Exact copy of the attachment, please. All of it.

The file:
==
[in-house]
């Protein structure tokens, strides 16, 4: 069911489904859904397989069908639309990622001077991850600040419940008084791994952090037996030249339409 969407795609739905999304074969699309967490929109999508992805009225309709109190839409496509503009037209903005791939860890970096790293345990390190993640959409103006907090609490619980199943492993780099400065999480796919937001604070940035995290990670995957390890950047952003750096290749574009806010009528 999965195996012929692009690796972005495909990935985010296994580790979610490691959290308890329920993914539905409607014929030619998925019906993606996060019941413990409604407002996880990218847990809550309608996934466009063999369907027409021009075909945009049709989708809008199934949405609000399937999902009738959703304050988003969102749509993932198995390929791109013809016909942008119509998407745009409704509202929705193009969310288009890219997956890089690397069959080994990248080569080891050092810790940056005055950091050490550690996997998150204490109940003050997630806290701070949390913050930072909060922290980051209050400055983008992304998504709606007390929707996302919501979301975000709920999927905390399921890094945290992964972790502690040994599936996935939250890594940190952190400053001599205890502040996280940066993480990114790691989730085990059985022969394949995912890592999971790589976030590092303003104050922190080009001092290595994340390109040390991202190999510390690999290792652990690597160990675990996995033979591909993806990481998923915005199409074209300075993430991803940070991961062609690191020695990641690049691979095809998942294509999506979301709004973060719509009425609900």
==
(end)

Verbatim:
[in-house]
């Protein structure tokens, strides 16, 4: 069911489904859904397989069908639309990622001077991850600040419940008084791994952090037996030249339409 969407795609739905999304074969699309967490929109999508992805009225309709109190839409496509503009037209903005791939860890970096790293345990390190993640959409103006907090609490619980199943492993780099400065999480796919937001604070940035995290990670995957390890950047952003750096290749574009806010009528 999965195996012929692009690796972005495909990935985010296994580790979610490691959290308890329920993914539905409607014929030619998925019906993606996060019941413990409604407002996880990218847990809550309608996934466009063999369907027409021009075909945009049709989708809008199934949405609000399937999902009738959703304050988003969102749509993932198995390929791109013809016909942008119509998407745009409704509202929705193009969310288009890219997956890089690397069959080994990248080569080891050092810790940056005055950091050490550690996997998150204490109940003050997630806290701070949390913050930072909060922290980051209050400055983008992304998504709606007390929707996302919501979301975000709920999927905390399921890094945290992964972790502690040994599936996935939250890594940190952190400053001599205890502040996280940066993480990114790691989730085990059985022969394949995912890592999971790589976030590092303003104050922190080009001092290595994340390109040390991202190999510390690999290792652990690597160990675990996995033979591909993806990481998923915005199409074209300075993430991803940070991961062609690191020695990641690049691979095809998942294509999506979301709004973060719509009425609900």